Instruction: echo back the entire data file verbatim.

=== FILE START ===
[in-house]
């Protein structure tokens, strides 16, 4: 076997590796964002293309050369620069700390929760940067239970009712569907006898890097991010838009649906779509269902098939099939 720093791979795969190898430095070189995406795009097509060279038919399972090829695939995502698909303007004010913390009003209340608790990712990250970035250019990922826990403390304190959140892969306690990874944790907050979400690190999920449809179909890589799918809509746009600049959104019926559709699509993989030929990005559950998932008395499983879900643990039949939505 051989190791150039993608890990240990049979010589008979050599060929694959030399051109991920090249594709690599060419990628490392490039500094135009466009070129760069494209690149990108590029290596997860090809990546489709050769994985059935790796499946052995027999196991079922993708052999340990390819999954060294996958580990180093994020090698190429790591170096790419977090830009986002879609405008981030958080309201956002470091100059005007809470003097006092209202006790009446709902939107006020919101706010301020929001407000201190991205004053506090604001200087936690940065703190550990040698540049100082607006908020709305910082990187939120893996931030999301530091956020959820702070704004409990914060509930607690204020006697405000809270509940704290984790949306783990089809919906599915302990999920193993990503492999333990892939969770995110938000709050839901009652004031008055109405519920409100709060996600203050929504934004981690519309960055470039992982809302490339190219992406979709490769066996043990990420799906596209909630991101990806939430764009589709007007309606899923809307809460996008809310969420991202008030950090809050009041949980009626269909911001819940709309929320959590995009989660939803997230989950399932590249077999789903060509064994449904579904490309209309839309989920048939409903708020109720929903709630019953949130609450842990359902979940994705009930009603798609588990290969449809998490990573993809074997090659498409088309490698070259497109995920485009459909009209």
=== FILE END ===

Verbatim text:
[in-house]
């Protein structure tokens, strides 16, 4: 076997590796964002293309050369620069700390929760940067239970009712569907006898890097991010838009649906779509269902098939099939 720093791979795969190898430095070189995406795009097509060279038919399972090829695939995502698909303007004010913390009003209340608790990712990250970035250019990922826990403390304190959140892969306690990874944790907050979400690190999920449809179909890589799918809509746009600049959104019926559709699509993989030929990005559950998932008395499983879900643990039949939505 051989190791150039993608890990240990049979010589008979050599060929694959030399051109991920090249594709690599060419990628490392490039500094135009466009070129760069494209690149990108590029290596997860090809990546489709050769994985059935790796499946052995027999196991079922993708052999340990390819999954060294996958580990180093994020090698190429790591170096790419977090830009986002879609405008981030958080309201956002470091100059005007809470003097006092209202006790009446709902939107006020919101706010301020929001407000201190991205004053506090604001200087936690940065703190550990040698540049100082607006908020709305910082990187939120893996931030999301530091956020959820702070704004409990914060509930607690204020006697405000809270509940704290984790949306783990089809919906599915302990999920193993990503492999333990892939969770995110938000709050839901009652004031008055109405519920409100709060996600203050929504934004981690519309960055470039992982809302490339190219992406979709490769066996043990990420799906596209909630991101990806939430764009589709007007309606899923809307809460996008809310969420991202008030950090809050009041949980009626269909911001819940709309929320959590995009989660939803997230989950399932590249077999789903060509064994449904579904490309209309839309989920048939409903708020109720929903709630019953949130609450842990359902979940994705009930009603798609588990290969449809998490990573993809074997090659498409088309490698070259497109995920485009459909009209």